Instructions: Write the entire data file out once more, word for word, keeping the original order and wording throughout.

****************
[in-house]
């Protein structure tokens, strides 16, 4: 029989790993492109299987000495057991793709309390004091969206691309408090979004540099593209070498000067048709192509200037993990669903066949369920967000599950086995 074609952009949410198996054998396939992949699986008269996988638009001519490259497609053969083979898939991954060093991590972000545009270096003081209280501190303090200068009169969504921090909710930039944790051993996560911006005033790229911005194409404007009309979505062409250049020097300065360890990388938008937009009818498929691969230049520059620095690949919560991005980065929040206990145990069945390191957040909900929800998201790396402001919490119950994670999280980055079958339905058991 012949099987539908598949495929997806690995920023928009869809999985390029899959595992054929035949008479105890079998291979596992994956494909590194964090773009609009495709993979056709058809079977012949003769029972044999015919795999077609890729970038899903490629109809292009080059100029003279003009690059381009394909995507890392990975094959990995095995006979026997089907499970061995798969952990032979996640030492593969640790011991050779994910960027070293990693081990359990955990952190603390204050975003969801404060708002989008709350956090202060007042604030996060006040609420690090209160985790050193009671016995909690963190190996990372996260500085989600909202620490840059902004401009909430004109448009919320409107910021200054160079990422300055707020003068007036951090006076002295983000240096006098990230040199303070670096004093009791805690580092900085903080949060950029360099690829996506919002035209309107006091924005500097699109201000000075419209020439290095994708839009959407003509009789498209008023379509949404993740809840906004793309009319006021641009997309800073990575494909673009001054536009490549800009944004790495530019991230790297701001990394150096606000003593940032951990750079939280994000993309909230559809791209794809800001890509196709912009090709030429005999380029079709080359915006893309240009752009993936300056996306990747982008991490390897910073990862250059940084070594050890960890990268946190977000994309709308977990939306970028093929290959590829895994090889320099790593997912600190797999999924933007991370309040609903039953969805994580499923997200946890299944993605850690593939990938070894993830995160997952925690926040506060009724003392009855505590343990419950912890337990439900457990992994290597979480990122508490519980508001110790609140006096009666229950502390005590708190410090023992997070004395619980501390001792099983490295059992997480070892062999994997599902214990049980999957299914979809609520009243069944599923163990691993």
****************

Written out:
[in-house]
């Protein structure tokens, strides 16, 4: 029989790993492109299987000495057991793709309390004091969206691309408090979004540099593209070498000067048709192509200037993990669903066949369920967000599950086995 074609952009949410198996054998396939992949699986008269996988638009001519490259497609053969083979898939991954060093991590972000545009270096003081209280501190303090200068009169969504921090909710930039944790051993996560911006005033790229911005194409404007009309979505062409250049020097300065360890990388938008937009009818498929691969230049520059620095690949919560991005980065929040206990145990069945390191957040909900929800998201790396402001919490119950994670999280980055079958339905058991 012949099987539908598949495929997806690995920023928009869809999985390029899959595992054929035949008479105890079998291979596992994956494909590194964090773009609009495709993979056709058809079977012949003769029972044999015919795999077609890729970038899903490629109809292009080059100029003279003009690059381009394909995507890392990975094959990995095995006979026997089907499970061995798969952990032979996640030492593969640790011991050779994910960027070293990693081990359990955990952190603390204050975003969801404060708002989008709350956090202060007042604030996060006040609420690090209160985790050193009671016995909690963190190996990372996260500085989600909202620490840059902004401009909430004109448009919320409107910021200054160079990422300055707020003068007036951090006076002295983000240096006098990230040199303070670096004093009791805690580092900085903080949060950029360099690829996506919002035209309107006091924005500097699109201000000075419209020439290095994708839009959407003509009789498209008023379509949404993740809840906004793309009319006021641009997309800073990575494909673009001054536009490549800009944004790495530019991230790297701001990394150096606000003593940032951990750079939280994000993309909230559809791209794809800001890509196709912009090709030429005999380029079709080359915006893309240009752009993936300056996306990747982008991490390897910073990862250059940084070594050890960890990268946190977000994309709308977990939306970028093929290959590829895994090889320099790593997912600190797999999924933007991370309040609903039953969805994580499923997200946890299944993605850690593939990938070894993830995160997952925690926040506060009724003392009855505590343990419950912890337990439900457990992994290597979480990122508490519980508001110790609140006096009666229950502390005590708190410090023992997070004395619980501390001792099983490295059992997480070892062999994997599902214990049980999957299914979809609520009243069944599923163990691993």